The Darwin Expedition
45 pages
English

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45 pages
English

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Description

Tej and Liam are going snowboarding. When they take a shortcut over a treacherous logging road and have an accident, their adventure becomes more about survival than fresh powder. Tracked by a hungry bear, while trying to outrun the weather without any food, Tej and Liam learn about their friendship and what it will take to survive. When Tej is hurt, Liam decides he has to go for help—alone.

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Publié par
Date de parution 01 mars 2007
Nombre de lectures 1
EAN13 9781554697366
Langue English
Poids de l'ouvrage 6 Mo

Informations légales : prix de location à la page 0,0070€. Cette information est donnée uniquement à titre indicatif conformément à la législation en vigueur.

Exrait

The Darwin Expedition
The Darwin Expedition
Diane Tullson
orca soundings
Copyright Diane Tullson 2007
All rights reserved. No part of this publication may be reproduced or transmitted in any form or by any means, electronic or mechanical, including photocopying, recording or by any information storage and retrieval system now known or to be invented, without permission in writing from the publisher.
Library and Archives Canada Cataloguing in Publication
Tullson, Diane, 1958- The Darwin expedition / written by Diane Tullson.
(Orca soundings)
ISBN 978-1-55143-678-4 (bound).--ISBN 978-1-55143-676-0 (pbk.)
I. Title. II. Series.
PS8589.U6055D37 2007 jC813 .6 C2006-906611-6
Summary: Following an accident on a remote logging road, Liam and Tej must call on all their resources to survive the elements and escape the bear that is following them.
First published in the United States, 2007
Library of Congress Control Number: 2006938694
Orca Book Publishers gratefully acknowledges the support for its publishing programs provided by the following agencies: the Government of Canada through the Book Publishing Industry Development Program and the Canada Council for the Arts, and the Province of British Columbia through the BC Arts Council and the Book Publishing Tax Credit.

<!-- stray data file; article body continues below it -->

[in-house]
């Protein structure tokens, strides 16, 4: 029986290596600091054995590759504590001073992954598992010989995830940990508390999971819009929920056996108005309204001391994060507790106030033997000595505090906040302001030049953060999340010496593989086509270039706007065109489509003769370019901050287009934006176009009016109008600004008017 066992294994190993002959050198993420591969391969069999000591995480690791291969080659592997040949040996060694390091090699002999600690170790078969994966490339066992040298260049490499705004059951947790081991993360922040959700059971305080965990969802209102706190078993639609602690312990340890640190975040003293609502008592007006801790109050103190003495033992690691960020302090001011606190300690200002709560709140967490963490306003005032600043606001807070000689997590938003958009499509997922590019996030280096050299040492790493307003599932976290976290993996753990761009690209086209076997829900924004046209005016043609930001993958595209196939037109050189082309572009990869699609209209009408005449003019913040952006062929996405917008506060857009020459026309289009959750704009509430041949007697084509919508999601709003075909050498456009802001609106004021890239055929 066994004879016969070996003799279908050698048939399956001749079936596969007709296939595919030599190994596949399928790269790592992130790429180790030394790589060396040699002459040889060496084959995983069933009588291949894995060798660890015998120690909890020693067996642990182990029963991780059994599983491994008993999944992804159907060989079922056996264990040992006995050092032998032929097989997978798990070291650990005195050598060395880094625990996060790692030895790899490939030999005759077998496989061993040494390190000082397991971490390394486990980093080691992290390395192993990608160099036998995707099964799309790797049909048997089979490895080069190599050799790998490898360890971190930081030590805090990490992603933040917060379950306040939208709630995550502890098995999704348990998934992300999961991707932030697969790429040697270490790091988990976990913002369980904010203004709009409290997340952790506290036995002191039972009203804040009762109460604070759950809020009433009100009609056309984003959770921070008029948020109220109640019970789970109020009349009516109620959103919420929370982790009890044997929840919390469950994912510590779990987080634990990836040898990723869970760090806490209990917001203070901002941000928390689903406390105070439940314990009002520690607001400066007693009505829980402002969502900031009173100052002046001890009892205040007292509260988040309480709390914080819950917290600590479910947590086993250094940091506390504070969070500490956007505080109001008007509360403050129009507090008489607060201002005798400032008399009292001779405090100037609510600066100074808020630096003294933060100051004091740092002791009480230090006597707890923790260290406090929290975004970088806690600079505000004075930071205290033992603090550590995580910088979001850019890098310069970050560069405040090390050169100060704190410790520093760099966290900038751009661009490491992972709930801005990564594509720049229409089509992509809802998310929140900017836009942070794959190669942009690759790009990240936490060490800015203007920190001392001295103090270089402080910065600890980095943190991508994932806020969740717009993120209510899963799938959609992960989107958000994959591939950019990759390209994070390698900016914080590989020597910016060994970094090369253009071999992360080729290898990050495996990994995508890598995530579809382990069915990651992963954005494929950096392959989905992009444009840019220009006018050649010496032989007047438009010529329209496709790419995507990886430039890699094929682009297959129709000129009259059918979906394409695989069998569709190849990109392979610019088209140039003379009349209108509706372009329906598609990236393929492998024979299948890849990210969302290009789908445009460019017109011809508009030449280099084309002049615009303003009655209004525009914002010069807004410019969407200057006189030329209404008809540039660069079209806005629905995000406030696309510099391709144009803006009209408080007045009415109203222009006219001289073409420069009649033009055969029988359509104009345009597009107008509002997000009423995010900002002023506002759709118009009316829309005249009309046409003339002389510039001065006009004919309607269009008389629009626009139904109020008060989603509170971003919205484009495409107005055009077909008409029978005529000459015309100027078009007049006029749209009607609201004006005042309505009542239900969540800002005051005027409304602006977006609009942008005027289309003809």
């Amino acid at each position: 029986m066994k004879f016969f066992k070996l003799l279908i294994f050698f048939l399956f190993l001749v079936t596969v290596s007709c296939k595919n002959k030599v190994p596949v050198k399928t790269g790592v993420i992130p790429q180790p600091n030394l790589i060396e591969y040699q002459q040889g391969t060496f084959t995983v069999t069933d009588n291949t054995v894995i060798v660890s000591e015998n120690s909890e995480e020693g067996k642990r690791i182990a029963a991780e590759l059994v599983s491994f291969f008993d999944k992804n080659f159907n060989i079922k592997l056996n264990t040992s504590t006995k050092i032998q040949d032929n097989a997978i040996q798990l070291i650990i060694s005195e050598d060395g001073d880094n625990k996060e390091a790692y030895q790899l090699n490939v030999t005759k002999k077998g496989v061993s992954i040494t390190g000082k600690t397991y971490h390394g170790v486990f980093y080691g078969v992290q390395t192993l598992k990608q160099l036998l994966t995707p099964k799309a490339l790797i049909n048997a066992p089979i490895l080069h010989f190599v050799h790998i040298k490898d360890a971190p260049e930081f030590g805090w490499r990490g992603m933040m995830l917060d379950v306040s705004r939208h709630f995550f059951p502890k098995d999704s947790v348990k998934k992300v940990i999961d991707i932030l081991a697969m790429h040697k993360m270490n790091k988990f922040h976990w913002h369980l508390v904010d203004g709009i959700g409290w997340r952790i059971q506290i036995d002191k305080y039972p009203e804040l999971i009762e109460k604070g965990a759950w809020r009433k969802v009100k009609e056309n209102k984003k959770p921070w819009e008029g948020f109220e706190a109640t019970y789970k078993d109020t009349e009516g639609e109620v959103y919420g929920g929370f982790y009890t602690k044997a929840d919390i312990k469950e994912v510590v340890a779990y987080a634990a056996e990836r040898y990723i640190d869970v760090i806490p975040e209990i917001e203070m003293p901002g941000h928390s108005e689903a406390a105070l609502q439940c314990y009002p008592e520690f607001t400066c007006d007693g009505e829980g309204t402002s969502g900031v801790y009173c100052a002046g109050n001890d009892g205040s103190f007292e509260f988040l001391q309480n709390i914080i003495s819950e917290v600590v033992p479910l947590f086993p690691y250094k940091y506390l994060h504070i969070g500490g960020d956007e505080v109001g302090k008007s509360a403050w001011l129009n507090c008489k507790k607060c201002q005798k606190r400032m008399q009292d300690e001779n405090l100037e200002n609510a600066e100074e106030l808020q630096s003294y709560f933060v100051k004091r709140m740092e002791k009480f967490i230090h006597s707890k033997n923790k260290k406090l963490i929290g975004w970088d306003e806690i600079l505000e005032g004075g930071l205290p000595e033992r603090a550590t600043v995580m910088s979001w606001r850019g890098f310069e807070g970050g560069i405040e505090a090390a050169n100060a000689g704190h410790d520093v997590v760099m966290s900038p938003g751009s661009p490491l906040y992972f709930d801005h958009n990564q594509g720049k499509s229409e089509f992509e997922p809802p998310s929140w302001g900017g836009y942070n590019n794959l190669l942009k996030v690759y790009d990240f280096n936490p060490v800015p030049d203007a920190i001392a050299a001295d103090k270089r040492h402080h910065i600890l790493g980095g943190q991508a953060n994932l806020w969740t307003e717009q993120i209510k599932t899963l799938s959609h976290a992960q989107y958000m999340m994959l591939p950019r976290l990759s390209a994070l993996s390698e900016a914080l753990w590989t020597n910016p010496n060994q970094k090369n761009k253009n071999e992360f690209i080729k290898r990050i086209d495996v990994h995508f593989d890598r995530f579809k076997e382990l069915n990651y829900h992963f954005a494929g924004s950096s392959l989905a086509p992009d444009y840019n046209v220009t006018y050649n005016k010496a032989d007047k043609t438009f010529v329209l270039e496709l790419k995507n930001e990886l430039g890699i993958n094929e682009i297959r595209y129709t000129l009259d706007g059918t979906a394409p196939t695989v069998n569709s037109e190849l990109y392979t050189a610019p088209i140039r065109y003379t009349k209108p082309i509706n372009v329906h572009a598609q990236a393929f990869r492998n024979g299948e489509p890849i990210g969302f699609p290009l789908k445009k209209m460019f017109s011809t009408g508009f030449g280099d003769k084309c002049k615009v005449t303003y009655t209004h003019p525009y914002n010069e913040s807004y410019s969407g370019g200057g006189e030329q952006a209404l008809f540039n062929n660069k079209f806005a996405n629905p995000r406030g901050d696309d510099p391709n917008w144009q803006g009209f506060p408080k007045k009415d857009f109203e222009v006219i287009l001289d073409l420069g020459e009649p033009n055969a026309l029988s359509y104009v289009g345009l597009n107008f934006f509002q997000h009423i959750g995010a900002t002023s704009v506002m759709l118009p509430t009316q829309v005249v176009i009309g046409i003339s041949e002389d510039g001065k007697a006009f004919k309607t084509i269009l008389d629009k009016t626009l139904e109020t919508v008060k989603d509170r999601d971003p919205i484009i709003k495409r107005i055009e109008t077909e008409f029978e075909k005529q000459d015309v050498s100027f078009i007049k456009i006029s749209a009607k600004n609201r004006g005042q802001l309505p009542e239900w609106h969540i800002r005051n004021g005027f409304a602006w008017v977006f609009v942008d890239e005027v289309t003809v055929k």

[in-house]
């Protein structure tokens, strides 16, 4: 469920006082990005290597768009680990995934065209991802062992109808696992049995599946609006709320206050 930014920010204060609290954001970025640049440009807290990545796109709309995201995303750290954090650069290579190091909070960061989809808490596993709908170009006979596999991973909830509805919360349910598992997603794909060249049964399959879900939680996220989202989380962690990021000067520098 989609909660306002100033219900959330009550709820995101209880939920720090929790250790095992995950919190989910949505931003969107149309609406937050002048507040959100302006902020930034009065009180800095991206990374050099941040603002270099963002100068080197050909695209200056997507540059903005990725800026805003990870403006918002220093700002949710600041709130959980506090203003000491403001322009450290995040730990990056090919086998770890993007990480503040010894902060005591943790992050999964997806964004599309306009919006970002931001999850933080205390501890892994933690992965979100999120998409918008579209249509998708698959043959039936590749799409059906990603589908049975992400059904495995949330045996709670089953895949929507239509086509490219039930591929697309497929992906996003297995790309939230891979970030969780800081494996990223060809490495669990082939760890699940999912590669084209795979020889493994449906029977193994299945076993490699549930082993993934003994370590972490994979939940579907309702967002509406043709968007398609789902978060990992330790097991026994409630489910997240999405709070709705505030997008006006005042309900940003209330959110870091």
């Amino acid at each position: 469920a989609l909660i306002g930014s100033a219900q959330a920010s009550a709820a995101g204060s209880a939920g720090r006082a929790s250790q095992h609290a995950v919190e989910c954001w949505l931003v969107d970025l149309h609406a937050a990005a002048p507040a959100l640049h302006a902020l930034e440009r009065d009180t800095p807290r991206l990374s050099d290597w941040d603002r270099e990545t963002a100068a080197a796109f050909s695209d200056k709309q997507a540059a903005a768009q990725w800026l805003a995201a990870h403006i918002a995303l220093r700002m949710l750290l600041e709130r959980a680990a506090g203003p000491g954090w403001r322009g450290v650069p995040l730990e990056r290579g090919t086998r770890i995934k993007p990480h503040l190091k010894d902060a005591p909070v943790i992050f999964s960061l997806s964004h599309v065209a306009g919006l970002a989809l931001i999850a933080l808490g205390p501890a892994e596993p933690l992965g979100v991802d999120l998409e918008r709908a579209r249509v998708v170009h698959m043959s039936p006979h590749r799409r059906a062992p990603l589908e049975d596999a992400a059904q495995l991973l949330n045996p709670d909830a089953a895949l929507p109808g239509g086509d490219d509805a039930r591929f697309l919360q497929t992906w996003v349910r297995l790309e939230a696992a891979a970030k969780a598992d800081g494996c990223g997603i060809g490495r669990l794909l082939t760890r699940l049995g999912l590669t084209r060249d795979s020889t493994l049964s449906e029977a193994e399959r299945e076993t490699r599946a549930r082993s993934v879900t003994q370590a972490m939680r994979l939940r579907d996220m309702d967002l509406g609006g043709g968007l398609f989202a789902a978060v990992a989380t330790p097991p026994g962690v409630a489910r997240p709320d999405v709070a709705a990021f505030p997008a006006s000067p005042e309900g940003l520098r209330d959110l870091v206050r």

Cover design: Doug McCaffry Cover photography: Getty Images
Orca Book Publishers Orca Book Publishers PO Box 5626, Stn. B PO Box 468 Victoria, BC Canada Custer, WA USA V8R 6S4 98240-0468
www.orcabook.com
Printed and bound in Canada.
Printed on 100% PCW recycled paper.
010 09 08 07 5 4 3 2 1
Acknowledgments
Thanks to Andrew Wooldridge at Orca Book Publishers for having the right words, and to Shelley Hrdlitschka and Kim Denman, always, for their help with the manuscript.
To R.J. and R.J., with love .
Chapter One
Rain is a sheet of water on the windshield of the pickup truck. Lead gray, the sky appears in brief arcs as the wipers slam back and forth. The forestry road clings to an old avalanche slope, and the roadbed is under what must be a foot of mud. Tej s truck wheels spin and the side windows disappear in a spray of mud. Tej white-knuckles the steering wheel.
Might be too early in the spring to be on this road, Tej.
We re almost through, he says, his teeth clenched.
We could turn around.
Tej throws me a look. We d waste hours going back, Liam. We do not want to do that.
Through the mud on his side window I peer down at the stump-strewn slope. The truck fishtails, and suddenly I m getting a good view of that downhill run.
You re too close to the edge!
Tej cranks the steering wheel. Plumes of mud plaster the side of the truck. I feel the back end slew, then drop, as a wheel catches the crumbling shoulder. I m pushed into the seat, like I m in a dentist s chair that s tilted. Tej mats the accelerator. The engine whines as the back wheels start to spin. Then the truck lurches backward. I cram my foot against the floorboards, as if that will make the truck hold the road. Tej mutters a curse and the wheels grab, and then they slip again. The truck tips and I lean toward Tej, who is flattened against his side window. We re both swearing now. As the truck starts to roll, Tej s Coke can leaves the cup-holder and hangs in the air an instant before erupting on the dash. Coke runs up the inside of the windshield, and then it streams sideways as we continue to roll.
My teeth slam against my tongue and I taste blood. My shoulder and then my head crack against the side window. Old snow in the ditch swipes the side window and fills it with white. Then I see trees, and sky, and I know we re going over again. That s when I close my eyes.
I don t know how many times we flip, but when we stop, we re suspended upside down in our seat belts. At some point the air bags blew and now droop from the dash. The air feels dense and it s too quiet. I take a careful breath and wait-for the truck to roll again or careen down the mountain, but it doesn t. We re stopped. I heave open the door, and then I push up on one hand against the headliner of the truck, easing the pressure off the seat belt so I can unbuckle it. I tuck my head and roll. It isn t pretty, but I manage to get out of the truck.